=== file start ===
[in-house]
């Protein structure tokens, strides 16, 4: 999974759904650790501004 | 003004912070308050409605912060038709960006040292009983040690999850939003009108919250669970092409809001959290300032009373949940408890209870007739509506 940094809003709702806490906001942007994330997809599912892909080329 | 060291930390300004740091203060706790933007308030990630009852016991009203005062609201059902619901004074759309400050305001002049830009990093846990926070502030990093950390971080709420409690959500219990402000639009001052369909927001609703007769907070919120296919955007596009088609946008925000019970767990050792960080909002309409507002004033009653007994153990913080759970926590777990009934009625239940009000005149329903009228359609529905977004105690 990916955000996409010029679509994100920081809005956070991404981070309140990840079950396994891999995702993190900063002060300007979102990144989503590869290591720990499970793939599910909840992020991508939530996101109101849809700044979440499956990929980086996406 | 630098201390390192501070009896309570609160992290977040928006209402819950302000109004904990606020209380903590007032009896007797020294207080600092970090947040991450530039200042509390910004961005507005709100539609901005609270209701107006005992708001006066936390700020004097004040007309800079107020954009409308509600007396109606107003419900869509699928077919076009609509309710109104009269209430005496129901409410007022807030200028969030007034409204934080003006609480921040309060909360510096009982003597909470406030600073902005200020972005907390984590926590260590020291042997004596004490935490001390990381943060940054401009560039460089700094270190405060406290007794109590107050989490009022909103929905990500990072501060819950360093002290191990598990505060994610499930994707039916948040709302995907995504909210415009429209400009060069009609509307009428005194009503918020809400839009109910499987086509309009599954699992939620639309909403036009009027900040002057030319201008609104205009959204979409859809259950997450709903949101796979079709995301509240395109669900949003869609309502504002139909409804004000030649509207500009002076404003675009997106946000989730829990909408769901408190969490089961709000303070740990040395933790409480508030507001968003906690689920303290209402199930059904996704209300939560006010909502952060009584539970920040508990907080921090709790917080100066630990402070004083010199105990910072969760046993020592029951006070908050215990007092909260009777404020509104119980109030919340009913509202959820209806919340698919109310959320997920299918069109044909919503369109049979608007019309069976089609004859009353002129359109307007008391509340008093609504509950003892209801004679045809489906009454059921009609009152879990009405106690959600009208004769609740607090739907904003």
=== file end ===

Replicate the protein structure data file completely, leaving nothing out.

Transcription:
[in-house]
């Protein structure tokens, strides 16, 4: 999974759904650790501004 | 003004912070308050409605912060038709960006040292009983040690999850939003009108919250669970092409809001959290300032009373949940408890209870007739509506 940094809003709702806490906001942007994330997809599912892909080329 | 060291930390300004740091203060706790933007308030990630009852016991009203005062609201059902619901004074759309400050305001002049830009990093846990926070502030990093950390971080709420409690959500219990402000639009001052369909927001609703007769907070919120296919955007596009088609946008925000019970767990050792960080909002309409507002004033009653007994153990913080759970926590777990009934009625239940009000005149329903009228359609529905977004105690 990916955000996409010029679509994100920081809005956070991404981070309140990840079950396994891999995702993190900063002060300007979102990144989503590869290591720990499970793939599910909840992020991508939530996101109101849809700044979440499956990929980086996406 | 630098201390390192501070009896309570609160992290977040928006209402819950302000109004904990606020209380903590007032009896007797020294207080600092970090947040991450530039200042509390910004961005507005709100539609901005609270209701107006005992708001006066936390700020004097004040007309800079107020954009409308509600007396109606107003419900869509699928077919076009609509309710109104009269209430005496129901409410007022807030200028969030007034409204934080003006609480921040309060909360510096009982003597909470406030600073902005200020972005907390984590926590260590020291042997004596004490935490001390990381943060940054401009560039460089700094270190405060406290007794109590107050989490009022909103929905990500990072501060819950360093002290191990598990505060994610499930994707039916948040709302995907995504909210415009429209400009060069009609509307009428005194009503918020809400839009109910499987086509309009599954699992939620639309909403036009009027900040002057030319201008609104205009959204979409859809259950997450709903949101796979079709995301509240395109669900949003869609309502504002139909409804004000030649509207500009002076404003675009997106946000989730829990909408769901408190969490089961709000303070740990040395933790409480508030507001968003906690689920303290209402199930059904996704209300939560006010909502952060009584539970920040508990907080921090709790917080100066630990402070004083010199105990910072969760046993020592029951006070908050215990007092909260009777404020509104119980109030919340009913509202959820209806919340698919109310959320997920299918069109044909919503369109049979608007019309069976089609004859009353002129359109307007008391509340008093609504509950003892209801004679045809489906009454059921009609009152879990009405106690959600009208004769609740607090739907904003």